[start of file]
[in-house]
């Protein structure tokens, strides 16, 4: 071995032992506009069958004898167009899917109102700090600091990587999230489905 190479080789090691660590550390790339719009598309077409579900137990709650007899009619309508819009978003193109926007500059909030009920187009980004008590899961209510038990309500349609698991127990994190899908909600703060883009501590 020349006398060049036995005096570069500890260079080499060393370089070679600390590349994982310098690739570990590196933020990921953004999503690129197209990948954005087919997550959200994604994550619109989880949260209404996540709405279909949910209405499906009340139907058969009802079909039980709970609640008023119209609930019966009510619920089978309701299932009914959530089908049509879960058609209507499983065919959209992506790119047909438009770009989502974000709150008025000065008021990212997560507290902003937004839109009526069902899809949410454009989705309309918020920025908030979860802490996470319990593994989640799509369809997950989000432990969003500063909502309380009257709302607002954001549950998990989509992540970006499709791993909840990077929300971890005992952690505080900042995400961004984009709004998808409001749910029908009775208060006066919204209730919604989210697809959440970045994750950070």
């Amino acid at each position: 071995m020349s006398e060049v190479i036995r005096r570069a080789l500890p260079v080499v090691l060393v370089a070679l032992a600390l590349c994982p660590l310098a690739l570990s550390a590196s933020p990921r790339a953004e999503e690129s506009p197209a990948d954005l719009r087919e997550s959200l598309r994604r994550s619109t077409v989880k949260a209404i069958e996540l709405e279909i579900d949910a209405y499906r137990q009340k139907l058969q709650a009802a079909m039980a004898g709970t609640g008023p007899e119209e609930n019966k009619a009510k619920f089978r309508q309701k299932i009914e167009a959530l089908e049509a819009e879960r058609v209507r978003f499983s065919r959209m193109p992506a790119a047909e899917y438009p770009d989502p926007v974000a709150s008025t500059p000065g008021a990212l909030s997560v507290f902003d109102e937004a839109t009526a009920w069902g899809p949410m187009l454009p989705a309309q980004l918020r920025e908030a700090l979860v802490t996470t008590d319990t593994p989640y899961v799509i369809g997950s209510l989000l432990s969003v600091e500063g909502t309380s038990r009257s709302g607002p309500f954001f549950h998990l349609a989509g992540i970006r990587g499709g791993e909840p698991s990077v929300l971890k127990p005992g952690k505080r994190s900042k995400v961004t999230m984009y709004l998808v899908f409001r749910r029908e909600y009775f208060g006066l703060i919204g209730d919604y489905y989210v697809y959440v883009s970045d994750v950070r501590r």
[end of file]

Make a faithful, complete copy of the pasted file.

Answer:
[in-house]
């Protein structure tokens, strides 16, 4: 071995032992506009069958004898167009899917109102700090600091990587999230489905 190479080789090691660590550390790339719009598309077409579900137990709650007899009619309508819009978003193109926007500059909030009920187009980004008590899961209510038990309500349609698991127990994190899908909600703060883009501590 020349006398060049036995005096570069500890260079080499060393370089070679600390590349994982310098690739570990590196933020990921953004999503690129197209990948954005087919997550959200994604994550619109989880949260209404996540709405279909949910209405499906009340139907058969009802079909039980709970609640008023119209609930019966009510619920089978309701299932009914959530089908049509879960058609209507499983065919959209992506790119047909438009770009989502974000709150008025000065008021990212997560507290902003937004839109009526069902899809949410454009989705309309918020920025908030979860802490996470319990593994989640799509369809997950989000432990969003500063909502309380009257709302607002954001549950998990989509992540970006499709791993909840990077929300971890005992952690505080900042995400961004984009709004998808409001749910029908009775208060006066919204209730919604989210697809959440970045994750950070």
């Amino acid at each position: 071995m020349s006398e060049v190479i036995r005096r570069a080789l500890p260079v080499v090691l060393v370089a070679l032992a600390l590349c994982p660590l310098a690739l570990s550390a590196s933020p990921r790339a953004e999503e690129s506009p197209a990948d954005l719009r087919e997550s959200l598309r994604r994550s619109t077409v989880k949260a209404i069958e996540l709405e279909i579900d949910a209405y499906r137990q009340k139907l058969q709650a009802a079909m039980a004898g709970t609640g008023p007899e119209e609930n019966k009619a009510k619920f089978r309508q309701k299932i009914e167009a959530l089908e049509a819009e879960r058609v209507r978003f499983s065919r959209m193109p992506a790119a047909e899917y438009p770009d989502p926007v974000a709150s008025t500059p000065g008021a990212l909030s997560v507290f902003d109102e937004a839109t009526a009920w069902g899809p949410m187009l454009p989705a309309q980004l918020r920025e908030a700090l979860v802490t996470t008590d319990t593994p989640y899961v799509i369809g997950s209510l989000l432990s969003v600091e500063g909502t309380s038990r009257s709302g607002p309500f954001f549950h998990l349609a989509g992540i970006r990587g499709g791993e909840p698991s990077v929300l971890k127990p005992g952690k505080r994190s900042k995400v961004t999230m984009y709004l998808v899908f409001r749910r029908e909600y009775f208060g006066l703060i919204g209730d919604y489905y989210v697809y959440v883009s970045d994750v950070r501590r």